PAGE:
Millions of viewers saw the exotic-looking greens last week at the U.S. Open, greens that were palettes of varied pastels, greens that drew rebukes from the world's No. 1 golfer. Many in the TV audience no doubt wondered whether the greens were unhealthy, dying or just weird.
What people at home might or might not have learned is that the greens at Pebble Beach are composed of an aggressive, finicky type of grass called poa annua - the same grass that makes up the overwhelming majority of greens on Long Island.
"Poa annua happens to be a great putting surface," said John Carlone, superintendent at the Meadow Brook Club in Jericho, adding that it requires a lot of care. "It's all experience. Most superintendents on Long Island have learned to understand how to deal with poa."
Golf course designers don't go out of their way to design greens made from the grass that is indigenous to climates that are cool and moist for at least part of the year. Most greens in the Northeast start out as pure bent grass, but poa, with seeds carried by the wind, manages to force its way in. "It just takes over," Carlone said.
Steve Matuza, the retired superintendent at the Town of Oyster Bay Golf Courrse, said: "Each plant can produce more than 1,000 seeds. When it dies, it proliferates."
Poa annua's seed heads can make the putting surface bumpy, although the seeds can be limited with growth regulators, Matuza said. Poa grass stands upright more than bent grass, which, in keeping with its name, tends to go horizontal.
"It drives me crazy when I watch the telecasts and hear Johnny Miller say, 'That putt was against the grain,' " Carlone said. "There is no grain with poa annua."
Years ago, greenskeepers on Long Island would wait for warm weather and just let the poa annua die. Some superintendents today, at exclusive clubs that have big budgets and little traffic, weed out poa annua as it comes in. At most courses, though, they manage it, which can be a pain.
Poa annua wilts easily but gets marshy when it takes too much water, so crews often have to irrigate by hand with hoses, rather than automatic sprinklers. Also, poa annua greens have to be mowed just right, not too short, or they will wilt.
Tiger Woods, after a poor round, found the Pebble Beach greens to be bumpy and called them "just awful." Wearing his amateur agronomist's cap following a better round, he explained why putting was tougher on the greens in afternoon rounds: "You roll them in the morning, you smash down the poa, and then in the afternoon, the poa comes back up . . . You can see it germinating, it starts turning white, the white heads start coming up."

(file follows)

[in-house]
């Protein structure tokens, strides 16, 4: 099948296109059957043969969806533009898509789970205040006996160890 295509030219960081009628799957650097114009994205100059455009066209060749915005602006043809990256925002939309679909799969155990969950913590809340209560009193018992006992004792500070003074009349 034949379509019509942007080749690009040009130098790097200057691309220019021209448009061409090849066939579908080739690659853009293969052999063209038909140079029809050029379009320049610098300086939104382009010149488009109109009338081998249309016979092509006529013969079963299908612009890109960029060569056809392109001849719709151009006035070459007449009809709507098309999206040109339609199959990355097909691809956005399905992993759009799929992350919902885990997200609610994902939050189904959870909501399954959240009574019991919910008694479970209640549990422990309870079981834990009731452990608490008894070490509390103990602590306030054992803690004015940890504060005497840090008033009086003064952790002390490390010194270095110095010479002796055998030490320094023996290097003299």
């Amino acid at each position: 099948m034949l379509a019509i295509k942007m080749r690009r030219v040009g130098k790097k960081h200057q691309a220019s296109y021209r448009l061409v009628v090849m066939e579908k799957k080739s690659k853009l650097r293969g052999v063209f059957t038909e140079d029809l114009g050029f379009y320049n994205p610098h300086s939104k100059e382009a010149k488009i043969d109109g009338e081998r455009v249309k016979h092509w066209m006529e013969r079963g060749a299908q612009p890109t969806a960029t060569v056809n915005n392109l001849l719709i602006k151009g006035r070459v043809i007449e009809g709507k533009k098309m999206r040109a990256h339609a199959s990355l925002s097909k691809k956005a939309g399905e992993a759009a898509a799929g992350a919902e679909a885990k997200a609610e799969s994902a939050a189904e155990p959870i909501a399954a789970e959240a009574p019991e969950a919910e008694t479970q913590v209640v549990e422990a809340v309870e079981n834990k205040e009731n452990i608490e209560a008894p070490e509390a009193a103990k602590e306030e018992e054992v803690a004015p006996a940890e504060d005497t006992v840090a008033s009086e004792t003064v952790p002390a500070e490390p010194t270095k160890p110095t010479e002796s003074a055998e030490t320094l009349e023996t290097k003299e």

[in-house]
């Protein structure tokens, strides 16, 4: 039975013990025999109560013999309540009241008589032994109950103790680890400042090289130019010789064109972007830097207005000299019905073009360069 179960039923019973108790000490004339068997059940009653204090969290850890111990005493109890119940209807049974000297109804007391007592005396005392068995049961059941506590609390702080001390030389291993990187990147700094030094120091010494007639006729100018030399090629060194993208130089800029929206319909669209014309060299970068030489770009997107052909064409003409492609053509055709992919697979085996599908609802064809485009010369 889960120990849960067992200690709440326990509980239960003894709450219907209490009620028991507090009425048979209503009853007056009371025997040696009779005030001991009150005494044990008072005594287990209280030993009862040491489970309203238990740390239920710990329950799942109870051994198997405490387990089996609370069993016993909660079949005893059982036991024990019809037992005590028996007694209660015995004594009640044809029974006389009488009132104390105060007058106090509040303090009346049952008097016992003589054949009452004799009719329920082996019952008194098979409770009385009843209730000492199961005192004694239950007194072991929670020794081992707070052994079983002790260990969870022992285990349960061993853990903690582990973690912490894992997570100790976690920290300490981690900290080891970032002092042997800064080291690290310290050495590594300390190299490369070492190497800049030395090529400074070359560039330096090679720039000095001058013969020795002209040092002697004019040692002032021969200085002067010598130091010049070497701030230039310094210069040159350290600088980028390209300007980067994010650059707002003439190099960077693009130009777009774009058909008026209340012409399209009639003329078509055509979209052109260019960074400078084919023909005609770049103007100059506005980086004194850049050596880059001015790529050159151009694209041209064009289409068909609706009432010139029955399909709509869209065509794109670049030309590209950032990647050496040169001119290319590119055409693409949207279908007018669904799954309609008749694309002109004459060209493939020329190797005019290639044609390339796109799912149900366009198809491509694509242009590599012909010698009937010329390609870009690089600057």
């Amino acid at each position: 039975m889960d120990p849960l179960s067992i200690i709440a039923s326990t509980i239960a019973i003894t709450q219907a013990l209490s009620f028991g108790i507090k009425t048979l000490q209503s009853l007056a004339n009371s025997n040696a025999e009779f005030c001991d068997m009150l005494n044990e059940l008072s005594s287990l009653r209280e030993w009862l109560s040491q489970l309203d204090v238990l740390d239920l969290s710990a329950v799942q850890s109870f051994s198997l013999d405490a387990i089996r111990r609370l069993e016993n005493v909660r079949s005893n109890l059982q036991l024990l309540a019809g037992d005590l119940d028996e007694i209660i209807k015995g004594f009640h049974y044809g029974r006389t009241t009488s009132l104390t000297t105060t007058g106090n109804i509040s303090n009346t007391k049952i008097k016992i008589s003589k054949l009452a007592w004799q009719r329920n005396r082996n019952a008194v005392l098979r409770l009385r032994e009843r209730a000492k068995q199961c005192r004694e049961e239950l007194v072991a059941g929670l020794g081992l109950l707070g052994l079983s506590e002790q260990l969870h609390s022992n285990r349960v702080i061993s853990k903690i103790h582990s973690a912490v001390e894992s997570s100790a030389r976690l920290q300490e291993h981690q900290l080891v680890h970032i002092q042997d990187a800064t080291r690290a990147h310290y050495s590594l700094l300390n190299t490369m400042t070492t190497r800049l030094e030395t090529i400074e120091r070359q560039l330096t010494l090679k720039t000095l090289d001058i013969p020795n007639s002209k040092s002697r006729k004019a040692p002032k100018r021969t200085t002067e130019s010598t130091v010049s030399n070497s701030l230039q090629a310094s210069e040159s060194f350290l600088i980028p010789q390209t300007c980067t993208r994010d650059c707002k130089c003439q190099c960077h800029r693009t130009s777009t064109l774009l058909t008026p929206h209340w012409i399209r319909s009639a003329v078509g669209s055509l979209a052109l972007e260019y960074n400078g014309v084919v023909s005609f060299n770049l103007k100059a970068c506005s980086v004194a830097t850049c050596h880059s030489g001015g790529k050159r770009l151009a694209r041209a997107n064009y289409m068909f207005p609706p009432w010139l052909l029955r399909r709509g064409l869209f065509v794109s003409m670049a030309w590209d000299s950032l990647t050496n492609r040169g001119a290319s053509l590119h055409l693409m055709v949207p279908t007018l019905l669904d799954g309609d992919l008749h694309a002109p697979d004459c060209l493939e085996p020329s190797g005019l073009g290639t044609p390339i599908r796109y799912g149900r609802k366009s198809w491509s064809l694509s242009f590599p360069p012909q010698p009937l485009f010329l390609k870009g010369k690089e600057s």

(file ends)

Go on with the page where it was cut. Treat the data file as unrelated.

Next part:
Long Island's greens experts concede that there was room for criticism because the U.S. Golf Association did put stress on the greens by insisting on a firm, fast course for 156 players. "They took it right to the edge," Carlone said.
On the other hand, local superintendents noticed that other golfers putted very well at Pebble Beach. They also pointed out that a public Long Island course can withstand 300 rounds a day. "I saw the close-ups, I saw the way the ball was rolling," said Gene Contino, superintendent at Eisenhower Park, who learned the challenge of preparing a course for a pro tournament when the Champions Tour played on the Red. "I thought the course was fine. People said, 'Oh my God, it looked dead.' Well, no, no, no, no, no."
Referring to Pebble Beach superintendent Chris Dalhamer, Contino said, "I thought he did a spectacular job."
As for the unkempt look of the greens, Carlone explained that there are many different strains within the poa annua family. "Every one reacts differently," he said. "That's why there were so many colors."
All the controversy, during and after the tournament, was part of the Open's appeal. "Surfaces are all different, that's what makes it such a great game," Matuza said. "You do get a bad bounce once in a while off a ball mark or something else. I always say the ball can bounce in the hole as well as out of it."